Walter Willett: It is really important, I think, to put all the pieces together. There’s no single study which will give you the right answer. There is no magic bullet in the diet, or a magic food, or vegetable, or one single dietary factor that will make you healthier. On the other hand, if you don’t do it, it really comes down to disease and suffering. In some ways, I make the analogy with an orchestra. A healthy diet is like having all the pieces and having them in balance. And it is really important to look at that whole picture, make sure our diets are composed of a balance of healthy aspects of diet. And by doing that, you can really have a full impact, the benefits of healthy eating.

Noah Leavitt: It seems like one of the trends in the last few years has been this kind of growing awareness of the dangers of sugar and sweetened beverages. There are more soda taxes taking hold. So over the last decade or so and longer, what has the evidence started to show us about the dangers of these sugar sweetened beverages? And the second part of that, has there been any progress in that area, in terms of producing consumption?

Walter Willett: This has been an important area. And it’s part of the whole picture of carbohydrate quality. And sugar sweetened beverages are turning out to be one of the most important aspects, detrimental aspects of carbohydrates in our diet. It’s partly because we can consume so much sugar in such a short time. In the standard 20 ounce serving now of a soda, there’s about 17 teaspoons of sugar. So it’s a huge amount, all of a sudden. And back in 2000, we had some suspicion that that was not a healthy thing to do. But we’ve really, since that time, developed a very solid basis of documenting the adverse effects of sugar sweetened beverages on both weight gain, diabetes risk, cardiovascular disease risk, and some other adverse health outcomes as well. So we can be much more specific about the adverse effects. We’re much more strongly based. And because of that, as you mentioned, we’ve been able to develop soda taxes in some places, made great progress eliminating soda from schools. Overall, soda consumption is down about 25% in the United States, which is a huge step forward. And it looks like we’re already seeing some benefits in reductions of type 2 diabetes. So this has been an area where we have made some important progress.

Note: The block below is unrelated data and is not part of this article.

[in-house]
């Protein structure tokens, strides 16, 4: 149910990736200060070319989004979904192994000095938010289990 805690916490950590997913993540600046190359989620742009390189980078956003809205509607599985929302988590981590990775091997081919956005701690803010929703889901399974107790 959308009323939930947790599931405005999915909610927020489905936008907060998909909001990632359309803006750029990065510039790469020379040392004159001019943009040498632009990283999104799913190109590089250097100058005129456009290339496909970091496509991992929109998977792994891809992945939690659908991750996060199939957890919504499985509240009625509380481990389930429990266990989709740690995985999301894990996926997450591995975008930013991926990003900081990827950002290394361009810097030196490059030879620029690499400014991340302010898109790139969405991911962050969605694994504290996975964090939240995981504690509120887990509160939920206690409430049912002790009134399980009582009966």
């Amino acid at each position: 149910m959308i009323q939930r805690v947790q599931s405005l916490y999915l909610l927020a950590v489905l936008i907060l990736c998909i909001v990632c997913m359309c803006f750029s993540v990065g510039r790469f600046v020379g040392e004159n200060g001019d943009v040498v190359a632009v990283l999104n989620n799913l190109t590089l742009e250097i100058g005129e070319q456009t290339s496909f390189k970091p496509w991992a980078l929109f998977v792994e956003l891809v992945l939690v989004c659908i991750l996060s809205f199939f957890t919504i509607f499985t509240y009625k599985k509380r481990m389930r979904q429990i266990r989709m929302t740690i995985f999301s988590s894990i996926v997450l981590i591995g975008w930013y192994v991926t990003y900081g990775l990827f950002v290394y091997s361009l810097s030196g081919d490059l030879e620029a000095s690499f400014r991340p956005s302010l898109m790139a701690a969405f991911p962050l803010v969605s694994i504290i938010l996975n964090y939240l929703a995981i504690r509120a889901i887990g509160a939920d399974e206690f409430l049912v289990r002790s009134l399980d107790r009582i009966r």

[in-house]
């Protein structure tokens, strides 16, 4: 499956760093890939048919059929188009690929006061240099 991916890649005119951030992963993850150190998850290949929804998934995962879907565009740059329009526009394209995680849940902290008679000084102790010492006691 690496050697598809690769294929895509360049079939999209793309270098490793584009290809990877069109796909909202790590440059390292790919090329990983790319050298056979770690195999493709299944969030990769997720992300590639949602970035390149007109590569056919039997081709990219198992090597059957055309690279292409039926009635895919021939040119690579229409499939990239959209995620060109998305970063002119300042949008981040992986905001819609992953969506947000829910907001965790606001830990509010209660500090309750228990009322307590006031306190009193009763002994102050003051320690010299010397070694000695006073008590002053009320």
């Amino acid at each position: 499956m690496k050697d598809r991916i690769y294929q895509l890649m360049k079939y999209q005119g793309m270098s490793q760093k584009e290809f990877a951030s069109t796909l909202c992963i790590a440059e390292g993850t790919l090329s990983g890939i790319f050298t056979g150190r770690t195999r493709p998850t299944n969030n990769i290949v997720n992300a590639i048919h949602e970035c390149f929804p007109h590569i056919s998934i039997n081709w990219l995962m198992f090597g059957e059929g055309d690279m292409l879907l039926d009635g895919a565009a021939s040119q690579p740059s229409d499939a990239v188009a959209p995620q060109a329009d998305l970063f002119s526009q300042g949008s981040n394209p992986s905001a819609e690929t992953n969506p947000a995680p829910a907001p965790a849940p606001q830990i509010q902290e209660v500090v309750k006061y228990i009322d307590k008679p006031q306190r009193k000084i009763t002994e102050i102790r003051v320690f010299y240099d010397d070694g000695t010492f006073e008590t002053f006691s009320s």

Noah Leavitt: And so you touched on this idea of carbohydrate quality. And you made that orchestra analogy. So is the conventional wisdom now not to demonize any one type of food, carbohydrate or fat, but more that you need to make quality choices in each of these categories?

Walter Willett: I think that’s a helpful way to look at it, to really focusing more on the quality than just one category is good or bad for us. That seems to be what the science is telling us, that high quality carbohydrates would be whole grain, high fiber forms of carbohydrates, particularly if they’re consumed intact, not milled into fine, powdery flour. And on the other hand, finely milled white flour is rapidly absorbed and converted to blood glucose. It has many adverse metabolic effects. And of course, sugar also has adverse health consequences as well. That refined starch is often overlooked. Focus on sugar is important, but we can’t forget and get too out of balance again, that it’s only part of the carbohydrate picture. Potatoes also are very rapidly converted to blood sugar. And small amounts, now and then, no problem. But I grew up in the Midwest, where it was normal once or twice a day to have that white mountain on your plate. And that definitely has adverse effects related to higher risk of type 2 diabetes and weight gain.

Noah Leavitt: So I want to spend a little time talking about obesity. And one of the things that you pointed out that I thought was interesting was that when it comes to obesity, we’ve seen great progress when it comes to children in terms of the obesity rate flat-lining a little bit. But it’s increasing among adults. So why do you think we’re seeing this disparity between children and adults?